Art project vandalised

Maggie Covell with one of her works. Photo: Peter McIntosh
Maggie Covell with one of her works. Photo: Peter McIntosh
A public art project in Dunedin themed around mental health has been vandalised.

The Hidden in Plain Sight project, made by Dunedin School of Art masters student Maggie Covell, was installed in various public spaces throughout the city last week.

The project focuses on topics such as mental health and bodily autonomy.

Ms Covell said she wanted to help other people who identify as female to express their feelings about their mental health and trauma experiences through social art practice.

The billboards installed outside the Otago Museum Reserve were thrown into a pile and stomped on last night.

Billboards at the Otago Museum Reserve were damaged. Photo: Linda Robertson
Billboards at the Otago Museum Reserve were damaged. Photo: Linda Robertson
Ms Covell said the vandalism was annoying, but she did not believe the attack was malicious.

The installation did touch on some heavy themes, so it was possible that someone was offended or triggered by the artwork, but it was far more likely to be the work of drunk students, she said.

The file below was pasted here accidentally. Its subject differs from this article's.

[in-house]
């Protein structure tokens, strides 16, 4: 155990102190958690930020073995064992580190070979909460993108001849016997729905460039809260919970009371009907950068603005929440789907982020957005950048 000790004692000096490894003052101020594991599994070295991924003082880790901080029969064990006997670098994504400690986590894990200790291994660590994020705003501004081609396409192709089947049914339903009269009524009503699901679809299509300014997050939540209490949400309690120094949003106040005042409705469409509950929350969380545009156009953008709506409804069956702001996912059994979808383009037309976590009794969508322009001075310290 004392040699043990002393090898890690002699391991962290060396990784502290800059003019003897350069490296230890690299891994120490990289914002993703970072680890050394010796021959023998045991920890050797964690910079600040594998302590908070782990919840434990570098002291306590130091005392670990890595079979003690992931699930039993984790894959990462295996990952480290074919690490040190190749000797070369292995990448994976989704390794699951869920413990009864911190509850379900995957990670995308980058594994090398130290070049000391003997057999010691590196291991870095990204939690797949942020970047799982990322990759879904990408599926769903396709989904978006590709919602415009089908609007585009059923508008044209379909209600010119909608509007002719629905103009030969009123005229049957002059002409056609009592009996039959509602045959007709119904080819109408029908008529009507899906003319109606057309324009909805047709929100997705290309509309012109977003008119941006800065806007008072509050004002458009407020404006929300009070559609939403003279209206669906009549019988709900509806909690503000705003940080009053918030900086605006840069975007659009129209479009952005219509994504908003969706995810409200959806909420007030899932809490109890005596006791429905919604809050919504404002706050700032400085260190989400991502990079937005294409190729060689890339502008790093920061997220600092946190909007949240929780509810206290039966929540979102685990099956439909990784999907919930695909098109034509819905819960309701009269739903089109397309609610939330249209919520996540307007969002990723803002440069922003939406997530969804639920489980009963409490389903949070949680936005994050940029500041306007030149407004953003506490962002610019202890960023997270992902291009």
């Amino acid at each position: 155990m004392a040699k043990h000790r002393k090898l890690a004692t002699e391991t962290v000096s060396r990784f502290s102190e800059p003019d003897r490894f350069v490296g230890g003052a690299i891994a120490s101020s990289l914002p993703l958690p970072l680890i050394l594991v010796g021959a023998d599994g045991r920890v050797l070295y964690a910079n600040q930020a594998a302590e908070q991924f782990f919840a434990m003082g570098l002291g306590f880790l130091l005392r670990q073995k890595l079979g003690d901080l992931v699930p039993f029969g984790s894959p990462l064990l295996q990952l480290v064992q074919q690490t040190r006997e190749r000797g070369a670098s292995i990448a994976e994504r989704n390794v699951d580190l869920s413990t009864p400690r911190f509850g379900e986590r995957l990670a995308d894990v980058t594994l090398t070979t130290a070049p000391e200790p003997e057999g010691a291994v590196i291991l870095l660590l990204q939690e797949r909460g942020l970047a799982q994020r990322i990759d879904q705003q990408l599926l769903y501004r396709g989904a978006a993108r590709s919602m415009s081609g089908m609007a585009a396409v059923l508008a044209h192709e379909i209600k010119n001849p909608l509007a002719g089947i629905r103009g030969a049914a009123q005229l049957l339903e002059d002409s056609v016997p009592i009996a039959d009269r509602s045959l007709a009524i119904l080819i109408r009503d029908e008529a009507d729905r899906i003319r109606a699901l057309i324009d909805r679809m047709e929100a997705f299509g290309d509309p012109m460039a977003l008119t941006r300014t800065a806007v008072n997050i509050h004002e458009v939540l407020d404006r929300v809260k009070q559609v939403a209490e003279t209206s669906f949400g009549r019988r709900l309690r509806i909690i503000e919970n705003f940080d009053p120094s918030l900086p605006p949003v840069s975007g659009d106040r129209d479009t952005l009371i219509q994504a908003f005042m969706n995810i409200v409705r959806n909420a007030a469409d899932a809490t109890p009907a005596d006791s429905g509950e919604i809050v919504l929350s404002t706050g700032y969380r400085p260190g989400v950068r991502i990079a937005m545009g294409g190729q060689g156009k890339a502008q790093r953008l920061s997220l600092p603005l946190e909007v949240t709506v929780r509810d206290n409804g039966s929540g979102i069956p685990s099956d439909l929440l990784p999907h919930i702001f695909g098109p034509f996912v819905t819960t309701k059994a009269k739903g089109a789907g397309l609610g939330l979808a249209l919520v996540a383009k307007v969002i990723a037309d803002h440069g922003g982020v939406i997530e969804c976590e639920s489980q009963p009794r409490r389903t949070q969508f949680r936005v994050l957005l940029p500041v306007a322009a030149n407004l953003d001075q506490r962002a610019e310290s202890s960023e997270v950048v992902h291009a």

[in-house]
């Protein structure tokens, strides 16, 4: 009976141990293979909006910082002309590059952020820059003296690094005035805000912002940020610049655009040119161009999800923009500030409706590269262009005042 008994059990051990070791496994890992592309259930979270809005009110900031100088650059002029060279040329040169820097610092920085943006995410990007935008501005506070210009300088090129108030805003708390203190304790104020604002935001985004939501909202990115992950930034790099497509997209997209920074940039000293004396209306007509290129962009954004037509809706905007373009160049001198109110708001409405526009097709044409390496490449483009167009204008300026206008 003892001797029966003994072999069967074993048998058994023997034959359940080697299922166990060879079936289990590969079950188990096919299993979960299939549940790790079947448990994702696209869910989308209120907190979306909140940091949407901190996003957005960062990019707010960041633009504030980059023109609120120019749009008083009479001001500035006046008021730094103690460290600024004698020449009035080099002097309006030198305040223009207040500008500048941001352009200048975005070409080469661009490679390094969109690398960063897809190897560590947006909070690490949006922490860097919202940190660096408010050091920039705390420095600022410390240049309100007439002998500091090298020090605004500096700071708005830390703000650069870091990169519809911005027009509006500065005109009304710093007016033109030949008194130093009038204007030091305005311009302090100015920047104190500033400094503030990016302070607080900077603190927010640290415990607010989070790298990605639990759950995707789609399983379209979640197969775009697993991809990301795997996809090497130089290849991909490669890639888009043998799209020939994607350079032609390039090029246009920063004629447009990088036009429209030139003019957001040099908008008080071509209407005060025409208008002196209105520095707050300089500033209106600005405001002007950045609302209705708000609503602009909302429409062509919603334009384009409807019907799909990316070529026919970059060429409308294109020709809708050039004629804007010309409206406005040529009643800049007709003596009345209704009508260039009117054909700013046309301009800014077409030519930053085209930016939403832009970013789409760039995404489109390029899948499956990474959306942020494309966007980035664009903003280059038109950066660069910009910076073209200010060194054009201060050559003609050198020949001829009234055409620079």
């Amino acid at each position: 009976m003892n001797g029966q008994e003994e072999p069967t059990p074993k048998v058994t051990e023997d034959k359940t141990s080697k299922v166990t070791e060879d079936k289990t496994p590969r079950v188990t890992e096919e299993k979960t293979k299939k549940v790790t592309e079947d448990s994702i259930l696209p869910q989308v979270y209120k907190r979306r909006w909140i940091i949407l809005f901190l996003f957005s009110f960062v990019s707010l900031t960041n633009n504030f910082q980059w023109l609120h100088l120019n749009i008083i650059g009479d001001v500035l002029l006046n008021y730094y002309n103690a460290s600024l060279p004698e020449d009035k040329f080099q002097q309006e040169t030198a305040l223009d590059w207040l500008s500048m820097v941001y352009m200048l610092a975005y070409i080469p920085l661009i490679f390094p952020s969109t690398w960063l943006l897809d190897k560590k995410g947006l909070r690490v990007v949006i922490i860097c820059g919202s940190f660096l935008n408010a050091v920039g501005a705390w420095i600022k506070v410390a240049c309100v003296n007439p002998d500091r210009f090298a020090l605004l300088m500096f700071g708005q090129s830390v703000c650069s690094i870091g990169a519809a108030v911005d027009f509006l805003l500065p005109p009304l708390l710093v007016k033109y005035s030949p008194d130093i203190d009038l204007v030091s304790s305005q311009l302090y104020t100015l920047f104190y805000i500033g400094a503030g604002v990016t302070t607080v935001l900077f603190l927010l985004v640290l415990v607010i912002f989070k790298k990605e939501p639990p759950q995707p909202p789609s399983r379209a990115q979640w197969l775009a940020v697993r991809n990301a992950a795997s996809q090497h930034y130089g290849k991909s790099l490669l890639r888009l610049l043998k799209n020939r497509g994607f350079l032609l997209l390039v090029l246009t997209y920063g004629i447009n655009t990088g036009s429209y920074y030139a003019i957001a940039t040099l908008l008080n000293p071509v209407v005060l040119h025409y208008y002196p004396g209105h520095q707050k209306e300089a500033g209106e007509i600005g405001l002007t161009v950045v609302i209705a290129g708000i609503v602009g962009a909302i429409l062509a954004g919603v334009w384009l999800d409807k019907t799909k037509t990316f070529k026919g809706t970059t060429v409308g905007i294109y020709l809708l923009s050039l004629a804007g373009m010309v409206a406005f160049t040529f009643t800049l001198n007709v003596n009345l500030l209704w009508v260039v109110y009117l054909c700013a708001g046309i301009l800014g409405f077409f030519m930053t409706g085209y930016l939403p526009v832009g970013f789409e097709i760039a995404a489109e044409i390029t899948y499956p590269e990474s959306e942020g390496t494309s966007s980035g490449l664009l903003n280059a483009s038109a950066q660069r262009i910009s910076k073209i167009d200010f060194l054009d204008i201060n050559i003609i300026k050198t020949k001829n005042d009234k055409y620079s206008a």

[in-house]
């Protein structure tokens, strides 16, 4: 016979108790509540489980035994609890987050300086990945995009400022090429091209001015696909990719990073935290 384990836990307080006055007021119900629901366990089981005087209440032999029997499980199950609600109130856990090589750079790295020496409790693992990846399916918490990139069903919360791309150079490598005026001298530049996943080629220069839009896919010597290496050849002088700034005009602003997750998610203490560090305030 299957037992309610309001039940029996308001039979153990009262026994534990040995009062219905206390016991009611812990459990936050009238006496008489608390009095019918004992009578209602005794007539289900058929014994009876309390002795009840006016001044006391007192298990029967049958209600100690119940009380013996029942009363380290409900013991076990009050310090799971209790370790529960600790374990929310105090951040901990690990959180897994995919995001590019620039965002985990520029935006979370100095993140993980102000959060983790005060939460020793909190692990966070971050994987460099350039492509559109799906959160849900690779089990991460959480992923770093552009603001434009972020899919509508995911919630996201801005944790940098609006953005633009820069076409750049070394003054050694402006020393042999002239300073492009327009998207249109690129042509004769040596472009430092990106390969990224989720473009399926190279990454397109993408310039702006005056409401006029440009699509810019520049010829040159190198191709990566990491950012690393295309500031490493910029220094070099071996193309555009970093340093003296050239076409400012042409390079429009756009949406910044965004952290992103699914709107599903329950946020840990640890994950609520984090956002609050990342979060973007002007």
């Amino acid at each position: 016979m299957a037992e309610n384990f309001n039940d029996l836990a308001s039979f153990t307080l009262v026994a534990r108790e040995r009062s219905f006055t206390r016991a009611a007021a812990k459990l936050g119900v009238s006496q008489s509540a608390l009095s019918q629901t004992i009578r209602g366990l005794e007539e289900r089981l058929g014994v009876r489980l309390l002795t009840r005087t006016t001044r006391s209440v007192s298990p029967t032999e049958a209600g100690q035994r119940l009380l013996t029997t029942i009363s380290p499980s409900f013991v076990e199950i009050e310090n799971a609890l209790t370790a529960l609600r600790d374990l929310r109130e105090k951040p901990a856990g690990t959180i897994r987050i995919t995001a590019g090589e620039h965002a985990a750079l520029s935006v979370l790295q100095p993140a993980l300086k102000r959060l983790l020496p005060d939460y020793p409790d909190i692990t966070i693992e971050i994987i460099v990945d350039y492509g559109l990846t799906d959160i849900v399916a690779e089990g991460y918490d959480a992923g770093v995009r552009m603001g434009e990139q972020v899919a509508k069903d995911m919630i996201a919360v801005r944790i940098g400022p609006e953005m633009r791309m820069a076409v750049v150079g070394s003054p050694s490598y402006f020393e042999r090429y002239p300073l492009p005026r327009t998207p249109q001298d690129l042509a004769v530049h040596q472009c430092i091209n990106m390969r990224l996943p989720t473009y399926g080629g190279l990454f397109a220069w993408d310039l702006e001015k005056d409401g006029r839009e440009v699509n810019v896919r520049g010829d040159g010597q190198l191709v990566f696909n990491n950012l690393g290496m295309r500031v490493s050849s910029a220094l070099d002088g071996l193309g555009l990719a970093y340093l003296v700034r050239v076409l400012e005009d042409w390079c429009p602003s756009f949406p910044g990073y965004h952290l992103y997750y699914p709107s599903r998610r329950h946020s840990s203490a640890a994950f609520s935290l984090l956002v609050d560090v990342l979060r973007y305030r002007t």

‘‘I was a student myself, I know how they behave.’’

The damage on the signs seemed opportunistic, rather than well thought-out, and only one site was damaged, she said.

Ms Covell did have to spend some time organising with her group of 10 team members to repair the damage, but overall was ‘‘not too phased.’’

However, she was upset that the vandalism might have stopped some people from enjoying the project and connecting to it on an emotional level.

The project had otherwise been quite successful, with more than 500 views on her website from people who followed the QR code on the billboards.

wyatt.ryder@odt.co.nz

 

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